___________________________________________________ Principles of Transmission Lines
antenna and a receiver. An advantage of this type of line is its simple
construction. The principal disadvantages of this type of line are the high
radiation losses and electrical noise pickup because of the lack of shielding.
The changing fields created by the changing current in each conductor
Figure 3-2. Parallel Two-Wire Open Line
3-9. Another type of parallel line is the two-wire ribbon (twin lead)
illustrated in figure 3-3. This type of transmission line is commonly used to
connect a television-receiving antenna to a home television set. This line is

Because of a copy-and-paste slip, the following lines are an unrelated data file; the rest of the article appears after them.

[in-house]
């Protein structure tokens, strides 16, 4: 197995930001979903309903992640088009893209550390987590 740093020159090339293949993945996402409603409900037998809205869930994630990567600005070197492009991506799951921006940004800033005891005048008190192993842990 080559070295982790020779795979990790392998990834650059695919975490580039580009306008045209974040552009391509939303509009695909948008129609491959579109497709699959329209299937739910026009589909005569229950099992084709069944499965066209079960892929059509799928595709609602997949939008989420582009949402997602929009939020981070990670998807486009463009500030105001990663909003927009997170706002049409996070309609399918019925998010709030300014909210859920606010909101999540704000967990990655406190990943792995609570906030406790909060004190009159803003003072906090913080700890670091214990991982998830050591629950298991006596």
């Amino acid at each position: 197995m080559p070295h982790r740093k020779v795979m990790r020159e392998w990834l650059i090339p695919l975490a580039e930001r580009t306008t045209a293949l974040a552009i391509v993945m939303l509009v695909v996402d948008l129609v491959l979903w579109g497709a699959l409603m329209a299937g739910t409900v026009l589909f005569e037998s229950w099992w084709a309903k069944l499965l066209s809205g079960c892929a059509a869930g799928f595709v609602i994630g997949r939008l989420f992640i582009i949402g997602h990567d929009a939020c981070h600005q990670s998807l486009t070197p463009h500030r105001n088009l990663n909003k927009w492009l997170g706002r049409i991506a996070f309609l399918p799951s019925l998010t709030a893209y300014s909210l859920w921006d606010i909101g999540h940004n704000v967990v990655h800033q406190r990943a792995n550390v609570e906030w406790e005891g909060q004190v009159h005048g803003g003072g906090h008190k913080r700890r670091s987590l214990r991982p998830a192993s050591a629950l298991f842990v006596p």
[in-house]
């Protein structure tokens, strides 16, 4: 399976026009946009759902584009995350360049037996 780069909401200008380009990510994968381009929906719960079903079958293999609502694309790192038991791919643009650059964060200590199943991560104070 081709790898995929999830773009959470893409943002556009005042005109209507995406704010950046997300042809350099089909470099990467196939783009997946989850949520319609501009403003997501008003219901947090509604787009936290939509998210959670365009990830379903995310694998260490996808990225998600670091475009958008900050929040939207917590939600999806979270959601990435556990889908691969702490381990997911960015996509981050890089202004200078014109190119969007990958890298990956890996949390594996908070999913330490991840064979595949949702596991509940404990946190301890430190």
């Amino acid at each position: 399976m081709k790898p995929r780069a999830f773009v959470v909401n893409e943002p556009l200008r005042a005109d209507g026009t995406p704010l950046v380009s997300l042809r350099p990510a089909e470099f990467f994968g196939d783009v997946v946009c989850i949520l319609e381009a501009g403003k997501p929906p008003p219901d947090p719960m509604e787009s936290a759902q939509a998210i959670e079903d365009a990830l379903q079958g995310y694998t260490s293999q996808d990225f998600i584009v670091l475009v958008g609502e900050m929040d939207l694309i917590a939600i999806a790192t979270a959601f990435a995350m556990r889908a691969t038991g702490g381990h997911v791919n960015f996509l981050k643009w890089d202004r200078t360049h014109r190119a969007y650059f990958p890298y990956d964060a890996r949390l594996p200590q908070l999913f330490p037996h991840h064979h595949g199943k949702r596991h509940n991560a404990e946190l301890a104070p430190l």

essentially the same as the two-wire open line except that uniform spacing is
assured by embedding the two wires in a low-loss dielectric, usually
polyethylene. Because the wires are embedded in the thin ribbon of
polyethylene, the dielectric space is partly air and partly polyethylene.
Figure 3-3. Two-Wire Ribbon Line
3-10. The twisted pair transmission line is illustrated in figure 3-4. As the
name implies, the line consists of two insulated wires twisted together to
form a flexible line without the use of spacers. It is not used for transmitting
at high frequency because of the high dielectric losses that occur in the
rubber insulation. When the line is wet, the losses increase greatly.